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Promote Iraqi women's rights within an Islamic framework

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Whether or not the Iraqi constitution passes on Oct. 15, one thing is clear: Iraq will continue to be dominated by religiously motivated, well-organized Shiite political parties, determined to implement Islamic law and enforce social conservatism throughout society.

In this environment, it is inevitable that many rights taken for granted by Iraqi women will come under increasing challenge. Advocates pushing a secular agenda risk marginalization, or worse. Instead, those promoting women's rights may be better served if they adopt a language of rights within an Islamic framework - a strategy that could prove to be both more legitimate and effective within Iraq's religiously charged context.

The good news for Iraqi women is that they have one of the highest levels of political representation in the world (31 percent), driven by a constitutionally mandated quota introduced in 2004. The bad news is that Iraq's female parliamentarians are as deeply divided as society as a whole. The gap between religious conservatives and secular women seems unbridgeable. Yet, despite ideological differences they do share many issues of concern, including furthering women's political participation, economic empowerment, and education.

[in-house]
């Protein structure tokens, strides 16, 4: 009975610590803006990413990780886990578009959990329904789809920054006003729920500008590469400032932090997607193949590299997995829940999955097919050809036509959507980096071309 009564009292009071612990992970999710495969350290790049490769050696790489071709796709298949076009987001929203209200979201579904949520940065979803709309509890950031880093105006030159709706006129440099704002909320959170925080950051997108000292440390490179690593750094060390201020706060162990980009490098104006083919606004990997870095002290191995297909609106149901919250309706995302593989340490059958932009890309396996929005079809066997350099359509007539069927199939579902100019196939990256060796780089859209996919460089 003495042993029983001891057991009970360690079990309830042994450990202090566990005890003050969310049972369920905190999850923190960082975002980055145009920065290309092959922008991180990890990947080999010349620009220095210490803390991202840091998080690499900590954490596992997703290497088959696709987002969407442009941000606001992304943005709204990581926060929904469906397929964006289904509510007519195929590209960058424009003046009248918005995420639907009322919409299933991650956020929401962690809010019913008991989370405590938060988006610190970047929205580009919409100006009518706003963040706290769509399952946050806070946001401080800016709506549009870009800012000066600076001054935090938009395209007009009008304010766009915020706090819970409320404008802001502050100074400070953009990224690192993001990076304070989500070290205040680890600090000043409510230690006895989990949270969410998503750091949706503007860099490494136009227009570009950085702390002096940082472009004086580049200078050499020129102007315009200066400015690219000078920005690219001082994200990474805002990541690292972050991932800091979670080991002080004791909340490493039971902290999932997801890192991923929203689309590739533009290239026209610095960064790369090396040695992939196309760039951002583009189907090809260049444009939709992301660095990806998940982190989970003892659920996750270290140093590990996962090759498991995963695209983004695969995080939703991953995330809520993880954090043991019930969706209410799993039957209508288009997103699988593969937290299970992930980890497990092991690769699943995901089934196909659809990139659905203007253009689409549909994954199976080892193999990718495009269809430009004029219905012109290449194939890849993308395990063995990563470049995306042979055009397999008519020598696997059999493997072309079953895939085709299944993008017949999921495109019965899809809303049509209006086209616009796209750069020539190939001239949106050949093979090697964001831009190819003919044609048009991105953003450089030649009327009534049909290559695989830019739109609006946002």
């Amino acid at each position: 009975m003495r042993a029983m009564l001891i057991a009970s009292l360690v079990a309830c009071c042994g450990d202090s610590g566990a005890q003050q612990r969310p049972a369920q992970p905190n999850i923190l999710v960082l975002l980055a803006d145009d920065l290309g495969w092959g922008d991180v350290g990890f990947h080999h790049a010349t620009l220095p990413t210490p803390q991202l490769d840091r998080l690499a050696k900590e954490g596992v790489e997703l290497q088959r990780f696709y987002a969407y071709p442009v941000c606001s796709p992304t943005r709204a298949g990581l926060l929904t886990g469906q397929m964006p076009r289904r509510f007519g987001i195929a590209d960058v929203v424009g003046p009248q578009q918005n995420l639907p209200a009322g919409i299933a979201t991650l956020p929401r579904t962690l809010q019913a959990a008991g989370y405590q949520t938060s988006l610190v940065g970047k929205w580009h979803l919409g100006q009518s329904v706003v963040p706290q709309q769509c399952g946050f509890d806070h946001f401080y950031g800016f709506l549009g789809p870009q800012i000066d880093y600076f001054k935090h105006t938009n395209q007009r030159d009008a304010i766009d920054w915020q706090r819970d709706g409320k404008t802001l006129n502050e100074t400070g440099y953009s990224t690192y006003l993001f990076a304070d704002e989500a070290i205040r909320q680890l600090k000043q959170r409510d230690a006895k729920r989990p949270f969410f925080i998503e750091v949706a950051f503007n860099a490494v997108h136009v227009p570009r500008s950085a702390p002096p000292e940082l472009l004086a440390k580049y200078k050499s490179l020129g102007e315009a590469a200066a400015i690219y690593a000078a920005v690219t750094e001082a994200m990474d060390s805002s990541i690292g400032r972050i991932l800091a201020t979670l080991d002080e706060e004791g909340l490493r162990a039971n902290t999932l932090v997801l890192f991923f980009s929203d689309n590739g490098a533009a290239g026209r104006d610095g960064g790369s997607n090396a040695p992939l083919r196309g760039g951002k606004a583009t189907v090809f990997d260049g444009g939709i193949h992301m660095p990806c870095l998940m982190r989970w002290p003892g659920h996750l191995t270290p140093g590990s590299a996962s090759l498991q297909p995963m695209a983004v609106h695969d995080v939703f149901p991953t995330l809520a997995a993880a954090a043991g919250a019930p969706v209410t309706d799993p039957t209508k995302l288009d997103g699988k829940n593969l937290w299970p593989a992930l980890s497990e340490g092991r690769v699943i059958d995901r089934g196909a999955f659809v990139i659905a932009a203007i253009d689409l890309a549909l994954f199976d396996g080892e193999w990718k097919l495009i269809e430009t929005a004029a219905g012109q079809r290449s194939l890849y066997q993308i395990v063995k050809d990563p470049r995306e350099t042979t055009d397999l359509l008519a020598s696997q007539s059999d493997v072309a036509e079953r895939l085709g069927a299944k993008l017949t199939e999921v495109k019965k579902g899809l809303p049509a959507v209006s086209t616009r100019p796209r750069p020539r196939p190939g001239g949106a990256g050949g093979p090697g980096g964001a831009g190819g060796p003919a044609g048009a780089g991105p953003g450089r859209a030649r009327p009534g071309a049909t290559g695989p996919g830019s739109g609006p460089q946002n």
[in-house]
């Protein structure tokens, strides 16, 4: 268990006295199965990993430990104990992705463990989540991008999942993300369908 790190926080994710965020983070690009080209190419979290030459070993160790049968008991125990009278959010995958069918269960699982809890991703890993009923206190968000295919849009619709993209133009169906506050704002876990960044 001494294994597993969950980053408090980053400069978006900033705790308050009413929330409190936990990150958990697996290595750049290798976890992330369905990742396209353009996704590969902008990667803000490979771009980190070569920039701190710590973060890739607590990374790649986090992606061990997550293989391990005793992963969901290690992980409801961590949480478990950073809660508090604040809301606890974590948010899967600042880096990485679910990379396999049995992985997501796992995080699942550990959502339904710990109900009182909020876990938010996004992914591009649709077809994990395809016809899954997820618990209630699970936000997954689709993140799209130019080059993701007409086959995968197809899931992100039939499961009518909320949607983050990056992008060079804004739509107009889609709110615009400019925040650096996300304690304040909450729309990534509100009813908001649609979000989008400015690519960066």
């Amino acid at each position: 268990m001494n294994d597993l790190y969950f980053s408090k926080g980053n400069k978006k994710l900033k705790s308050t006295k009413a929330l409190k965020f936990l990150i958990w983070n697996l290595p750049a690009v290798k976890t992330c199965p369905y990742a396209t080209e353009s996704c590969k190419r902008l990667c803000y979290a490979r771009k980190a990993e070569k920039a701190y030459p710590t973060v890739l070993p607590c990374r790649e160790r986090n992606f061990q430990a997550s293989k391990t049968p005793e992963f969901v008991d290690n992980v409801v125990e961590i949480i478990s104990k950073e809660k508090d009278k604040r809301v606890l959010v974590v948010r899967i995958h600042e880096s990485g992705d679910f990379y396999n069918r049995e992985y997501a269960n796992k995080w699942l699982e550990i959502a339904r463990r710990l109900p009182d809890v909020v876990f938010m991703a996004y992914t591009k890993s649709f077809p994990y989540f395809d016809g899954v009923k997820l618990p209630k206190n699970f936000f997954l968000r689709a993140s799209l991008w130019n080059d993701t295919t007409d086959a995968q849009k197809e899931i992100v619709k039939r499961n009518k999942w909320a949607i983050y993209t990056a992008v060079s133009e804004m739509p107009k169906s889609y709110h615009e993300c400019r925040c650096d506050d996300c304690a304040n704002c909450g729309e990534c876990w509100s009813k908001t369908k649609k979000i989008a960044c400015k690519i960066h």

In Iran, following the Islamic revolution in 1979, women saw dramatic setbacks in their legal rights. Secular efforts to claw back those rights largely failed, but religious feminist leaders emerged in the 1990s to advance theological justifications for legal improvements for women. This broader women's movement has achieved some gains over time, particularly in the sensitive area of family law.

Iraqi women should learn from the Iranian example and build coalitions across the ideological spectrum and promote more progressive Islamic jurisprudence. One way to do this is to set up dialogue groups between Shiite and Sunni women to discuss various interpretations of the sharia (Islamic law) governing personal status laws. Religious scholars and international Islamic groups, such as Sisters in Islam, can be invited to join and inform the discussions. These can be modeled around the Islamic circles, or halaqat, initiated by Egyptian women in the 1990s, where women gather in their communities to discuss religion.

Various perspectives and interpretations of women's rights under the sharia should be discussed and widely disseminated through media networks and channels, such as Radio Mahaba (an Iraqi station dedicated to raising awareness on women's rights), and women-oriented publications similar to the influential feminist press in Iran.


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